Paddy Ashdown and Tony Blair: last time Liberal Democrats and Labour planned for coalition

Even before the arrival of Covid19 we were in turbulent times. British politics since the referendum has been highly dysfunctional.

In the 2019 General Election, my sense was that the Tories and Labour had lurched to extremes. On the doorstep I found even Remain supporters switching from us to the Tories for fear of a Corbyn-led government. Labour seemed to have prioritised ideological purity over electability, which was the place from which they were attacking us over the coalition.

Under normal circumstances, their choosing, in Keir Starmer, a leader who would be a credible Prime Minister would change everything and point to a revival of their fortunes and ours. As it is, the proposed changes to constituency boundaries are likely to favour the Tories. If the country is to move away from having an anti-European, authoritarian and incompetent government, we will need to work with Labour — which has to include the possibility of coalition.
Continue reading “The next coalition?”

Did Dominic Cummings pull a fast one in his lockdown-bending trip to Durham?

He’s (rightly) been criticised — but has an uncanny knack for mobilising people’s frustration to his advantage. Has he done it again?

I want to describe his trip to Durham during the lockdown as somewhere between “grossly irresponsible” and “utterly foolish”. But it is a little too easy to write him off.

This is the man who took a pile of grievances about things that had little to do with the European Union and coalesced them into a vote for Brexit — even though this will make life worse for most of those who voted for it.

This is the man who (apparently) took last year’s parliamentary stalement and Boris Johnson’s illegal prorogation of Parliament and enabled the Tories to win a handsome majority — even though the tiny increase in the Conservative vote makes it look more like a vote against a Corbyn government than support for a Johnson one.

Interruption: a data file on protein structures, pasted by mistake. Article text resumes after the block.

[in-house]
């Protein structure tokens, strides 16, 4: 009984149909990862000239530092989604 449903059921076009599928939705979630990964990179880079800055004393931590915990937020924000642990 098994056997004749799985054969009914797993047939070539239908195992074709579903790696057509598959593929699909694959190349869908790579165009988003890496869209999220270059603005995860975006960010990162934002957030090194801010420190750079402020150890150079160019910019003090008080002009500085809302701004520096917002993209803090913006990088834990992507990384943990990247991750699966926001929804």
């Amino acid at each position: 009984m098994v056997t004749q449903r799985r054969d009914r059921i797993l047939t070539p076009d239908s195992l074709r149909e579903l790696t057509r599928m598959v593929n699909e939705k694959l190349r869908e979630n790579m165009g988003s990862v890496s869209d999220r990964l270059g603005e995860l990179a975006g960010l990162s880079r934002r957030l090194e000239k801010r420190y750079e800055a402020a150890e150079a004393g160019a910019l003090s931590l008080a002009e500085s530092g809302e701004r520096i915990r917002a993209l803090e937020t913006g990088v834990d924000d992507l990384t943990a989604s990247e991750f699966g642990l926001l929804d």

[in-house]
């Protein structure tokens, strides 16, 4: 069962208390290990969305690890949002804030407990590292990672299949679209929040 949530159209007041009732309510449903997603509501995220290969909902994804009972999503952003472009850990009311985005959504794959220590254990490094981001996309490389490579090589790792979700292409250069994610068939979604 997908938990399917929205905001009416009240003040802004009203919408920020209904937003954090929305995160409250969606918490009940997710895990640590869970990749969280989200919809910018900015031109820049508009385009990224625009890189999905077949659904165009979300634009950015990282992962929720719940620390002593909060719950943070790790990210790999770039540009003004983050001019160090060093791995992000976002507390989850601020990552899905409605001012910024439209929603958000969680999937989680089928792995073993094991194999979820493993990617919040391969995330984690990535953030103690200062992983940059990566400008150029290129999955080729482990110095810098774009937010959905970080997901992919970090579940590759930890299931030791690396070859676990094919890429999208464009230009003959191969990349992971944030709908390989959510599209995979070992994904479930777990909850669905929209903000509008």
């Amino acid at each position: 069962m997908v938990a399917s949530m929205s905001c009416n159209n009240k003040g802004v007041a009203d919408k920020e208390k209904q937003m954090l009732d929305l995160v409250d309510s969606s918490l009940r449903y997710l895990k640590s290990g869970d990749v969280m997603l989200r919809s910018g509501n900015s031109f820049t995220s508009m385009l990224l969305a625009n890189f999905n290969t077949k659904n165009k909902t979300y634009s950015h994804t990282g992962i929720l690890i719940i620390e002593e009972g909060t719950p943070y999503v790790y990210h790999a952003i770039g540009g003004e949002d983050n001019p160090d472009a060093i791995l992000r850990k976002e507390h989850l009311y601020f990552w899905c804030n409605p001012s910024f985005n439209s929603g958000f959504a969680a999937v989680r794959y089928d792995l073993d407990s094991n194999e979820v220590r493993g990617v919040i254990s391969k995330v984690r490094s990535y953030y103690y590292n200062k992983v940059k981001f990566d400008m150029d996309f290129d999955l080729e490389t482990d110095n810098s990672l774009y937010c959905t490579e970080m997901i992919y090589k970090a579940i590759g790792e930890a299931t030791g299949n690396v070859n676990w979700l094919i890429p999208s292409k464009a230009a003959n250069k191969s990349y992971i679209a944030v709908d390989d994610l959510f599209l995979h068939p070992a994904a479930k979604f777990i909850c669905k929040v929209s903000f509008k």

His Durham trip has been roundly condemned, but he’s survived. I fear that, once again, he has done something I think is foolish, but which might just work to his advantage.
Continue reading “Did Dominic Cummings pull a fast one in his lockdown-bending trip to Durham?”

Dominic Cummings: denying reality over lockdown and Brexit?

Breaking the lockdown was bad, but what about the damage Dominic Cummings has done to the country over Brexit?

Dominic Cummings at press conference after trip to Durham

People are rightly angered at Dominic Cummings’ decision to visit family in Durham when the rest of us were following the government’s advice to “stay home — protect the NHS — save lives”. But this is a fraction of the irresponsibility he’s shown over Brexit. People should be looking at all that he has done — and they should be angry.

As I write this [26 May], people are angry at his decision to travel from London to family in Durham during the lockdown. Apparently his uncle died from Covid19 while he was there which doesn’t really cut it with people who’ve been unable to visit loved ones dying in hospital from Covid19 or going to their funerals.

Keir Starmer has been right to criticise loudly. He says that, in not sacking Cummings, Boris Johnson has “treated the British people with contempt”. He has a point. The contempt is about more than the lockdown.
Continue reading “Dominic Cummings: denying reality over lockdown and Brexit?”

Universal Basic Income: a sensible economic response to Covid-19

Offering a stable basic income to all, without the risk of people falling through the net has been a good idea for a long time. It’s become a compelling one in the face of the economic consequences of Covid-19

A closed corner shop: what about the people who worked here?

The idea of a Universal Basic Income is that the state pays something to everyone, regardless of circumstances. It needs to go with a changed tax system, so that the money is taken back again in tax from most people.

It means that, if people fall on hard times, they stop paying the money back in tax, rather than needing to claim benefits. This matters because there are inevitably flaws in the design of any system of benefits. People can fall through the gaps, whether those are oversights or bureaucratic errors, and face destitution. The five week delay before receiving Universal Credit is a good example. There was credible reasoning behind it, but the number of people needing help from food banks in that period shows that that reasoning was flawed. Not being sure where your food will come from or how to keep a roof over your head does real and long term harm to someone. With a Universal Basic Income, bureaucratic mistakes mean that the tax authorities get their money a little later — which does a lot less harm.
Continue reading “Universal Basic Income: a sensible economic response to Covid-19”

Covid-19, Brexit, and denying reality